CCHRC members and sponsors provide vital, sustaining support for our mission to promote and advance healthy, durable, and sustainable shelter for cold climates. Donations help fuel many projects, including sustainable prototype houses in rural Alaska, renewable energy tests, and the production of educational videos, publications and multimedia. Your contribution to CCHRC makes change happen by providing valuable support to our research efforts.
Vapor Diffusion-Open Walls Study
CCHRC monitored the performance of Fairbanks builder Thorsten Chlupp’s passive solar home over one year. The superinsulated house demonstrates innovative building and mechanical systems, with a super-insulated foundation, integrated heat storage system, and an open wall design that allows vapor to diffuse through. This home shows that buildings can perform well without traditional heating systems even in a subarctic climate, and provides a new option for high-efficiency construction. The goal is to learn how to optimize this integrated heating system to make it more cost-effective in the future. The wall design does not include a vapor barrier, allowing the wall todry to either the interior or the exterior, and places an air barrier between two dense-pack cellulose masses. Sensors placed in the wall recorded temperature, relative humidity, and moisture accumulation in the walls for 13 months.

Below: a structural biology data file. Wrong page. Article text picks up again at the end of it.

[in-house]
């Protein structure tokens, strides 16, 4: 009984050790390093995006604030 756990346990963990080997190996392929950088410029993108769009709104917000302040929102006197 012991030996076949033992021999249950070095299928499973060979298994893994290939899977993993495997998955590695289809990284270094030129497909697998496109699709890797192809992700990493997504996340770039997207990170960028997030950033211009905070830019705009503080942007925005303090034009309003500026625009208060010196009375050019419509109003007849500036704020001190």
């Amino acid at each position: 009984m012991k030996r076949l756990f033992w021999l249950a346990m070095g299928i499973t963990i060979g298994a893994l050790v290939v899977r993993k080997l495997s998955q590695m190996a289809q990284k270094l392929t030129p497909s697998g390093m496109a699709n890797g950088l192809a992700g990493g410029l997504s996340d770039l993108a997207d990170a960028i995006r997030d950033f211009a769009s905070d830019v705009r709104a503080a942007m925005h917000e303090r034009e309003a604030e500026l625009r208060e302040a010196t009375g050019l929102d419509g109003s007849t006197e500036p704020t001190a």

The primary concern of the wall system is the potential for moisture buildup and, subsequently, mold growth. A data analysis revealed that the humidity and moisture content in the wall do not experience the levels and duration required for mold growth. In addition, moisture does not appear to build up in the wall over time. Rather, moisture is transient, and the direction of moisture transport varies seasonally and diurnally, which supports the basis of the wall design.
The R-60 rigid insulation around the foundation was intended to reduce energy loss from the building to the ground. This study looked at how well the insulation prevents heat loss and whether it causes frost heaving of the ground. Temperature sensors were located in the soils beneath and next to the house.
Monitoring showed that the insulation in the foundation was not enough to completely thermally isolate the house from the ground. However the soil temperatures down to 7 feet never froze, which mitigates potential for frost heaving.
Read more about the house on Thorsten Chlupp's website here.